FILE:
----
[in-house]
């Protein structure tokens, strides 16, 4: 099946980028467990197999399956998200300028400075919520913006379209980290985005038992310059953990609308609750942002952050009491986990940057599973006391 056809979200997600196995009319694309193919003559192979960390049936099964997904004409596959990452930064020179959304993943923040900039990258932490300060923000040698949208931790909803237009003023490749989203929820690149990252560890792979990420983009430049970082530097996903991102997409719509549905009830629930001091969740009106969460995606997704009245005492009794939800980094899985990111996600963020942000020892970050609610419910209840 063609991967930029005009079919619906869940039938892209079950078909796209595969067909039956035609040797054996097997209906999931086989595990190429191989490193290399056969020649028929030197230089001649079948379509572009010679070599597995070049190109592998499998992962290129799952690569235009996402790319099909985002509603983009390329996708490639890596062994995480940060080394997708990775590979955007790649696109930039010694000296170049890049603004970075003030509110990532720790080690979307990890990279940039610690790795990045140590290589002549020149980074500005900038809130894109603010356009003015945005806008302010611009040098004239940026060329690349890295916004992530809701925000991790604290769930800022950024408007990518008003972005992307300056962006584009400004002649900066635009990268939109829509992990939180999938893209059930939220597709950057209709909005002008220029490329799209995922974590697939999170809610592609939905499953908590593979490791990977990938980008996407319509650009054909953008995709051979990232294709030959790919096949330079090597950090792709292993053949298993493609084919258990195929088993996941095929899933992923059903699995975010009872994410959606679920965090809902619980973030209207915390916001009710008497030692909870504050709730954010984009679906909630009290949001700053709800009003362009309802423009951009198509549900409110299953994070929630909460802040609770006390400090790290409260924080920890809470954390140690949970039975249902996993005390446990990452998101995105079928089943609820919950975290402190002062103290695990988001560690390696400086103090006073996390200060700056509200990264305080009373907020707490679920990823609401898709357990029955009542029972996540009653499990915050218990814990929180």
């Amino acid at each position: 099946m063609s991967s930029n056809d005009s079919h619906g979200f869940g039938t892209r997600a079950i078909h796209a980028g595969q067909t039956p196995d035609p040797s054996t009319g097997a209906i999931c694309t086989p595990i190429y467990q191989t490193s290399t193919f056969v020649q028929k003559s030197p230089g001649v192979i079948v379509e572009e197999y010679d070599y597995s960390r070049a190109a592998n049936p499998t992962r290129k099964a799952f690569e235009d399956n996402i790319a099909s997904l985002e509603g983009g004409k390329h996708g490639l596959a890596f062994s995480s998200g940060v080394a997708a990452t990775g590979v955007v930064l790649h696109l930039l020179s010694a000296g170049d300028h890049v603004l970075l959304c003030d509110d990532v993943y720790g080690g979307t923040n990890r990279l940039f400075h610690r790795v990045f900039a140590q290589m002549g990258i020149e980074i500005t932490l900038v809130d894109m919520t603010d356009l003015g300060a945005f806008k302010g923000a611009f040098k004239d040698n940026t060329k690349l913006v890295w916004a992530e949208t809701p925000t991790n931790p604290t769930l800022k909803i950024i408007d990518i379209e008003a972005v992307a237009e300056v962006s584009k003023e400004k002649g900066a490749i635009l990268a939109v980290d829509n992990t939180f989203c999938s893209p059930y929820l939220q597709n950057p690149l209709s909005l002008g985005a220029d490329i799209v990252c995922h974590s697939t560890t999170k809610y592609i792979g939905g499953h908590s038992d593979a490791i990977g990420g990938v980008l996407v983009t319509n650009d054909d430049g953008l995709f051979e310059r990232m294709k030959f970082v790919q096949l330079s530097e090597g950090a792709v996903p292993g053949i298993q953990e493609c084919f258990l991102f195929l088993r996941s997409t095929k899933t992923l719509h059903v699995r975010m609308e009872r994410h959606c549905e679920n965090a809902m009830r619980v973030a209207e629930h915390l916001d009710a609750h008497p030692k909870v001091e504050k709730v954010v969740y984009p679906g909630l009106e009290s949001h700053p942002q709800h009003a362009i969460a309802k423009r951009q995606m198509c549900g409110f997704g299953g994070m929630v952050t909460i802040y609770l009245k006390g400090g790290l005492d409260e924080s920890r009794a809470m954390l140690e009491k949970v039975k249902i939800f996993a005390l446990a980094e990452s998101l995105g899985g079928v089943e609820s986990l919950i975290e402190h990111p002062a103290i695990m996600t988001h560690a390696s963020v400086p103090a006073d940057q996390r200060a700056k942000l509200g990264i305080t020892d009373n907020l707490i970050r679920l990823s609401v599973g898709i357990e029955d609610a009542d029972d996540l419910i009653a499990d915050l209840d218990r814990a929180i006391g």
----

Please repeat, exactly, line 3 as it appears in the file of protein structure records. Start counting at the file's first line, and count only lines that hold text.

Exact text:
């Amino acid at each position: 099946m063609s991967s930029n056809d005009s079919h619906g979200f869940g039938t892209r997600a079950i078909h796209a980028g595969q067909t039956p196995d035609p040797s054996t009319g097997a209906i999931c694309t086989p595990i190429y467990q191989t490193s290399t193919f056969v020649q028929k003559s030197p230089g001649v192979i079948v379509e572009e197999y010679d070599y597995s960390r070049a190109a592998n049936p499998t992962r290129k099964a799952f690569e235009d399956n996402i790319a099909s997904l985002e509603g983009g004409k390329h996708g490639l596959a890596f062994s995480s998200g940060v080394a997708a990452t990775g590979v955007v930064l790649h696109l930039l020179s010694a000296g170049d300028h890049v603004l970075l959304c003030d509110d990532v993943y720790g080690g979307t923040n990890r990279l940039f400075h610690r790795v990045f900039a140590q290589m002549g990258i020149e980074i500005t932490l900038v809130d894109m919520t603010d356009l003015g300060a945005f806008k302010g923000a611009f040098k004239d040698n940026t060329k690349l913006v890295w916004a992530e949208t809701p925000t991790n931790p604290t769930l800022k909803i950024i408007d990518i379209e008003a972005v992307a237009e300056v962006s584009k003023e400004k002649g900066a490749i635009l990268a939109v980290d829509n992990t939180f989203c999938s893209p059930y929820l939220q597709n950057p690149l209709s909005l002008g985005a220029d490329i799209v990252c995922h974590s697939t560890t999170k809610y592609i792979g939905g499953h908590s038992d593979a490791i990977g990420g990938v980008l996407v983009t319509n650009d054909d430049g953008l995709f051979e310059r990232m294709k030959f970082v790919q096949l330079s530097e090597g950090a792709v996903p292993g053949i298993q953990e493609c084919f258990l991102f195929l088993r996941s997409t095929k899933t992923l719509h059903v699995r975010m609308e009872r994410h959606c549905e679920n965090a809902m009830r619980v973030a209207e629930h915390l916001d009710a609750h008497p030692k909870v001091e504050k709730v954010v969740y984009p679906g909630l009106e009290s949001h700053p942002q709800h009003a362009i969460a309802k423009r951009q995606m198509c549900g409110f997704g299953g994070m929630v952050t909460i802040y609770l009245k006390g400090g790290l005492d409260e924080s920890r009794a809470m954390l140690e009491k949970v039975k249902i939800f996993a005390l446990a980094e990452s998101l995105g899985g079928v089943e609820s986990l919950i975290e402190h990111p002062a103290i695990m996600t988001h560690a390696s963020v400086p103090a006073d940057q996390r200060a700056k942000l509200g990264i305080t020892d009373n907020l707490i970050r679920l990823s609401v599973g898709i357990e029955d609610a009542d029972d996540l419910i009653a499990d915050l209840d218990r814990a929180i006391g």